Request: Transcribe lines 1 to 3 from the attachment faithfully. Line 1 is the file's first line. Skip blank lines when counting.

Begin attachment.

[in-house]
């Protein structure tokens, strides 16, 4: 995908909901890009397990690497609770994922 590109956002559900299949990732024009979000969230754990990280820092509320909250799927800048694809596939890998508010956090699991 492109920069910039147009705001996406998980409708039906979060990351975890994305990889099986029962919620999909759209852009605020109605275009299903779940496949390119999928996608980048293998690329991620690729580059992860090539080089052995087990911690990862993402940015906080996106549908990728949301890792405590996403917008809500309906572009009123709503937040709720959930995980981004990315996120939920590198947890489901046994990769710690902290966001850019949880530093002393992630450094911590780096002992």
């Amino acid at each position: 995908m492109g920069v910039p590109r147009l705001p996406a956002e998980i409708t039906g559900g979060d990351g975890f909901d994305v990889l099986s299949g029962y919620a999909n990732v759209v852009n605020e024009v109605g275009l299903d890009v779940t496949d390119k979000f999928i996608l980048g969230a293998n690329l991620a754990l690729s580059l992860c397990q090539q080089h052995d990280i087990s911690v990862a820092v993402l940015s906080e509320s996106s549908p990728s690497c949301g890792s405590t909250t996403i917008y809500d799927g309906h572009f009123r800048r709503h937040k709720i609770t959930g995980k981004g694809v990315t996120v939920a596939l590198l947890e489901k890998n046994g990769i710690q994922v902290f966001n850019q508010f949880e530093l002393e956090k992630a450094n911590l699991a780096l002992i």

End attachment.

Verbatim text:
[in-house]
């Protein structure tokens, strides 16, 4: 995908909901890009397990690497609770994922 590109956002559900299949990732024009979000969230754990990280820092509320909250799927800048694809596939890998508010956090699991 492109920069910039147009705001996406998980409708039906979060990351975890994305990889099986029962919620999909759209852009605020109605275009299903779940496949390119999928996608980048293998690329991620690729580059992860090539080089052995087990911690990862993402940015906080996106549908990728949301890792405590996403917008809500309906572009009123709503937040709720959930995980981004990315996120939920590198947890489901046994990769710690902290966001850019949880530093002393992630450094911590780096002992």
């Amino acid at each position: 995908m492109g920069v910039p590109r147009l705001p996406a956002e998980i409708t039906g559900g979060d990351g975890f909901d994305v990889l099986s299949g029962y919620a999909n990732v759209v852009n605020e024009v109605g275009l299903d890009v779940t496949d390119k979000f999928i996608l980048g969230a293998n690329l991620a754990l690729s580059l992860c397990q090539q080089h052995d990280i087990s911690v990862a820092v993402l940015s906080e509320s996106s549908p990728s690497c949301g890792s405590t909250t996403i917008y809500d799927g309906h572009f009123r800048r709503h937040k709720i609770t959930g995980k981004g694809v990315t996120v939920a596939l590198l947890e489901k890998n046994g990769i710690q994922v902290f966001n850019q508010f949880e530093l002393e956090k992630a450094n911590l699991a780096l002992i």